Van Dyke, Jonathan, “Promenade Gallery Shows Process,”, June 9, 2011.

How can WikiLeaks and an art exhibition have something in common?

The website that sought to expose classified documents and information all around the world might not have been the whole inspiration for the Open Document exhibition that is set to open downtown this weekend, but its message holds true to what the artists were trying to do, said co-director Jeff Chabot.

“We wanted to address traditional policies of closed doors for planning,” he said. “That was part of our mission, was to let people in as artists were installing (their work). Basically, we were addressing the whole issue of whether information is secure, what documents are available to the public and issues of transparency.”

Chabot is co-director of D-Block Projects, 218 The Promenade, and he and co-director Ed Gomez put together a group of artists who would show their work and curate their own show — the catch was that the entire process would be recorded.

That meant the group of artists would be video-recorded when possible and communications through mediums like e-mail and text messages would be saved. As the process moved forward, it was shared on the gallery’s website, Facebook, Twitter, Flickr and YouTube accounts.

“As much as we can, we’ve been posting on websites during this month-long process,” Chabot said. “Some of them (the artists) were a little afraid because it seems a little like reality television... Some have addressed the issue and really embraced it.”

The show itself will include artists Janice Gomez, Fatima Hoang, Tucker Neel, Chris Oatey, Jenny Yurshanksky and duo JEFF&GORDON. The work mostly will be installation-type projects: A lima bean fortress (as Chabot describes it), a twine-based project (which partly plays out on their YouTube channel) and a fabric dragon — to name a few.

JEFF&GORDON will display a performance-type piece on opening night.

Yurshanksky said she and some of her peers took the opportunity to make a statement about perception and realities.

“The work I’m installing in the show is sort of a direct conversation with the theme of the show,” she said.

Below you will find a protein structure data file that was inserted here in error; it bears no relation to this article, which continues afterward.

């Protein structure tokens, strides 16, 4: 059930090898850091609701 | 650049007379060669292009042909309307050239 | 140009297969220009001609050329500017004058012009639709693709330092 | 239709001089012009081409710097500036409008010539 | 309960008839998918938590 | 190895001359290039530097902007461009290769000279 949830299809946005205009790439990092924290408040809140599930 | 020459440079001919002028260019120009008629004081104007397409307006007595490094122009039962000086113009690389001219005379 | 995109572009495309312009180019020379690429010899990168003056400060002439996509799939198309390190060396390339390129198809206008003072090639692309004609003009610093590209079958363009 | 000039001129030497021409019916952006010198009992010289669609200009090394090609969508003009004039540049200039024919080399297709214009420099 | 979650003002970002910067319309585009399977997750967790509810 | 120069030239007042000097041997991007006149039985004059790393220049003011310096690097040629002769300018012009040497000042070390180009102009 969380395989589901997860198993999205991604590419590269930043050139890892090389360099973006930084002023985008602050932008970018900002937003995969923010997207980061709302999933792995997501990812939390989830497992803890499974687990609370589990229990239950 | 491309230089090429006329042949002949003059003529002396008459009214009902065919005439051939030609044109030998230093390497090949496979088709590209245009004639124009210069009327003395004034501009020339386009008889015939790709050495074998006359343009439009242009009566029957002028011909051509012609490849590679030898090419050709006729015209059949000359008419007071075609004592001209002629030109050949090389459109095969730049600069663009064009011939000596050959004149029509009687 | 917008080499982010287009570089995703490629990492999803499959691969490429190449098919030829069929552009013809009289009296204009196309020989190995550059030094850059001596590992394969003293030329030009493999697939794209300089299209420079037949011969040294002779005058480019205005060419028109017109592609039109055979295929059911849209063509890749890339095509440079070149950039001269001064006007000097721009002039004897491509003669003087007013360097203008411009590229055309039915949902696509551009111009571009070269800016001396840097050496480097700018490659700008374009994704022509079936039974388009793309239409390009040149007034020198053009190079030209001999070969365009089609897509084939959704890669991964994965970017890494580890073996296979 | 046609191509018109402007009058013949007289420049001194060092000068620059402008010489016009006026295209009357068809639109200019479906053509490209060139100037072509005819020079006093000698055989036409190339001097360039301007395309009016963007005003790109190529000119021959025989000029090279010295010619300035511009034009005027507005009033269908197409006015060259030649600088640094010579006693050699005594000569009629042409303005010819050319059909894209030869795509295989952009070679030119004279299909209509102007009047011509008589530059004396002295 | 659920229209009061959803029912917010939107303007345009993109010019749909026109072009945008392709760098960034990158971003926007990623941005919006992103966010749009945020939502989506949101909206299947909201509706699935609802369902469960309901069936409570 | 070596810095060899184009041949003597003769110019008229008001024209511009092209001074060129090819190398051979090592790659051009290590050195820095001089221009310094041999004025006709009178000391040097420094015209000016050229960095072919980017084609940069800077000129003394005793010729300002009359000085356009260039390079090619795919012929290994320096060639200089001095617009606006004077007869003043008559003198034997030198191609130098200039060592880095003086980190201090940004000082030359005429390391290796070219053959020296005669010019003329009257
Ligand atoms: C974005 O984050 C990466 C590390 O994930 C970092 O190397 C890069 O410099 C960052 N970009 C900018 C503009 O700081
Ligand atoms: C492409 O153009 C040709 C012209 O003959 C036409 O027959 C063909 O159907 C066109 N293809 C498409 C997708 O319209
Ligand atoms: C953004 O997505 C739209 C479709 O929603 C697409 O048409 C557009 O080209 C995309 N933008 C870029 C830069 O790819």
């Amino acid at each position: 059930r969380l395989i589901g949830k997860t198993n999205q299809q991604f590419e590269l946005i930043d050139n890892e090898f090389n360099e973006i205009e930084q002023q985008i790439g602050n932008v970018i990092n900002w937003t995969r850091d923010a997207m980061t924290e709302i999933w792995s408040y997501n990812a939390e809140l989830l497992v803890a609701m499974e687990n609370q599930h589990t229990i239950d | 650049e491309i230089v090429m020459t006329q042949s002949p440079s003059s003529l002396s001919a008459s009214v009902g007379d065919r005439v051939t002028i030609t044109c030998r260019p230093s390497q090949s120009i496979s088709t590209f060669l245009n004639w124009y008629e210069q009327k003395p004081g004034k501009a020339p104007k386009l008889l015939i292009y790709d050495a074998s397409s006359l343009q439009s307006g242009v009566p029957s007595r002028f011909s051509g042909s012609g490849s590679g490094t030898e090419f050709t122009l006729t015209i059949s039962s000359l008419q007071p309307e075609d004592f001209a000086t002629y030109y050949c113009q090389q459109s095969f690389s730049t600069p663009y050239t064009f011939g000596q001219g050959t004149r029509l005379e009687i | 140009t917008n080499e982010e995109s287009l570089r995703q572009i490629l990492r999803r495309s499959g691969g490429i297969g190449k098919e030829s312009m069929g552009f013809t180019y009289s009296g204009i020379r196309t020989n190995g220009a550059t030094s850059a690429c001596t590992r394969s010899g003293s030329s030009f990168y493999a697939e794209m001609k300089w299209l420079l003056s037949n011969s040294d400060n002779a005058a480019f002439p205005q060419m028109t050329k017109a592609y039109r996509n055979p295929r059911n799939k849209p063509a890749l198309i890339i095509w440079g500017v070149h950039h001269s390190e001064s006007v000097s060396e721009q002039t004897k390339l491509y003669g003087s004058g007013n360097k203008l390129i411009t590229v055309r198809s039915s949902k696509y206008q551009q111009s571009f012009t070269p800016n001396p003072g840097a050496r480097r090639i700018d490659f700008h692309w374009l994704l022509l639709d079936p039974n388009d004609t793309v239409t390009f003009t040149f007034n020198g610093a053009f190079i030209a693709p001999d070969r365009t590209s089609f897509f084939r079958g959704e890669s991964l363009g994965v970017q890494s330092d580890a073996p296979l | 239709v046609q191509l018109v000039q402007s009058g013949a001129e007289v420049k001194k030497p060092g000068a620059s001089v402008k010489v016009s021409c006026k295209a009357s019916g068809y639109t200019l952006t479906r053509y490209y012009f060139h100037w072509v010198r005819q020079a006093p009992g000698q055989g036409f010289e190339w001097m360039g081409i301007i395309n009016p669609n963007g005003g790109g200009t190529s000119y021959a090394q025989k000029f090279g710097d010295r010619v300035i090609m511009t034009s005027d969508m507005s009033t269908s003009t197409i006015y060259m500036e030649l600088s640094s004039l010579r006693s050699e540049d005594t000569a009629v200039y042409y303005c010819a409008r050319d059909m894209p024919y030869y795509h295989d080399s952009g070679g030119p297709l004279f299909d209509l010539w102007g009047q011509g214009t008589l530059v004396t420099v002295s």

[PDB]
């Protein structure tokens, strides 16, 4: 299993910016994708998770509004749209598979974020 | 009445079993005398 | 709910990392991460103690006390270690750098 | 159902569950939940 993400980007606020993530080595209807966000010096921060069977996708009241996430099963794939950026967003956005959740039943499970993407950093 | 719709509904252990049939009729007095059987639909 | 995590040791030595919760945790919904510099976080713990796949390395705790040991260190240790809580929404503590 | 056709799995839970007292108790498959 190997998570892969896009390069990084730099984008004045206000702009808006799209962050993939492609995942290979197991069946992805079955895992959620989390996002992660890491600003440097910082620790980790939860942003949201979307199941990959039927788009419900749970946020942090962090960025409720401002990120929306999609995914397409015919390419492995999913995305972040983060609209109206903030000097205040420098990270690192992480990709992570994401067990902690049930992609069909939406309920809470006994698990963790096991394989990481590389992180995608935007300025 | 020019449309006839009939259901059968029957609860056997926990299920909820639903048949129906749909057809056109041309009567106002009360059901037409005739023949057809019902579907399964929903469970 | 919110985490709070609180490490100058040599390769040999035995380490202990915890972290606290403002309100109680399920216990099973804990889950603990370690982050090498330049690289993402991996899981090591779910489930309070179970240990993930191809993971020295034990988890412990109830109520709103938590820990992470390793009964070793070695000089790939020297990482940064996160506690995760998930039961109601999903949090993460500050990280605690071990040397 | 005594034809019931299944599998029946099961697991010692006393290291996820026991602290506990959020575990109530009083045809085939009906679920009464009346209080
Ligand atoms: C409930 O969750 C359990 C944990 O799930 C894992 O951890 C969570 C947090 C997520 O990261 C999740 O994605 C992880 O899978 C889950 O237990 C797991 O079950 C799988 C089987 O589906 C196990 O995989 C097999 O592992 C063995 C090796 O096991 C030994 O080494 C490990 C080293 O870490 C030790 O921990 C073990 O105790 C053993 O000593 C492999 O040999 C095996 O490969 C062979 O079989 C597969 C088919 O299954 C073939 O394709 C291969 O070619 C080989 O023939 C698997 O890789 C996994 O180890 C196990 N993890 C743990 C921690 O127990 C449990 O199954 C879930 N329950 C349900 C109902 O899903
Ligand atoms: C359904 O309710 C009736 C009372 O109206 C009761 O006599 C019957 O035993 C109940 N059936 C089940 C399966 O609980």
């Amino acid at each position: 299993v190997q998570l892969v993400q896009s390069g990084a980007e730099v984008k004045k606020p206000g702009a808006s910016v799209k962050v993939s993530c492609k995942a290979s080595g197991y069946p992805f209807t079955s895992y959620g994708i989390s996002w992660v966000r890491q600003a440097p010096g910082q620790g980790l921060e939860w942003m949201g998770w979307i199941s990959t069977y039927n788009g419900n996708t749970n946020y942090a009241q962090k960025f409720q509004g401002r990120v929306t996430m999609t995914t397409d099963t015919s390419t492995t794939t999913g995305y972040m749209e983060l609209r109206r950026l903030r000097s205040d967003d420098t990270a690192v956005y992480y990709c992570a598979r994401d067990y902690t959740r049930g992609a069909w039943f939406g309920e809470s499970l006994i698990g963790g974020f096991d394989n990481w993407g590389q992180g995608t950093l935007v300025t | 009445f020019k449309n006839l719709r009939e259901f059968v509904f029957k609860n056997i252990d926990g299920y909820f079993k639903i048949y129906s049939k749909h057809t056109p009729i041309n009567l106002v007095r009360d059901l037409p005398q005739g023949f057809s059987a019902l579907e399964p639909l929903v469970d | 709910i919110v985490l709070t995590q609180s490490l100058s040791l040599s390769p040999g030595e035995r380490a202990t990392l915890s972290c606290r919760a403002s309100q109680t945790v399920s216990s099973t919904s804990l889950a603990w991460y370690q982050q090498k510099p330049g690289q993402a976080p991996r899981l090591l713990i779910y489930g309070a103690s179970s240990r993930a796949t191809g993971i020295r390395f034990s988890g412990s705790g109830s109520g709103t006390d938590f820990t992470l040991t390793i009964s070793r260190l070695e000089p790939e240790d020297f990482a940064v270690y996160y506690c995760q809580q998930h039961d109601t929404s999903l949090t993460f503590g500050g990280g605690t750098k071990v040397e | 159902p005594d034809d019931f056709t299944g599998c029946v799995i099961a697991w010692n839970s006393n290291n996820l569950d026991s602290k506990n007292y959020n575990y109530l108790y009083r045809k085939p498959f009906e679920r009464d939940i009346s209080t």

She has created a choose-your-own-adventure book as a companion to the show, placing patrons in the planning process.

“It’s up to you to figure out how to make this exhibition happen,” she said. “The way it is written, some elements are factual and some haven’t occurred, but there is no clear line to what is real or not.”

Her installation includes a mysterious wooden shed-type room that has within it a small table with three boxes (they glow past, present, future). Patrons cannot enter the room, they can only peak through the window or cracks in the door.

Recording the process was a bit off-putting at first, Yurshanksky said, but she and some others quickly embraced it. JEFF&GORDON even snuck in and added spooky effects to recordings without telling anyone, she said, another attempt at distorting and questioning reality.

“You can’t help but be aware of those cameras and you feel yourself shifting a little bit — for me anyway,” she said. “I’m not used to being recorded at every moment of my life.”

Chabot said he has been pleased with the results of this experiment so far. He wants to create a book and a short documentary on the whole experience. When the exhibit opens, people will have access to all the recorded documents so they can get to know this younger generation of artists, he said.

The Open Document exhibition will open from 6 to 9 p.m. on Saturday, June 11, at D-Block Projects, 218 The Promenade. It will run through June 31. The gallery is open Thursdays and Saturdays from 2 to 6 p.m. or by appointment. Visit

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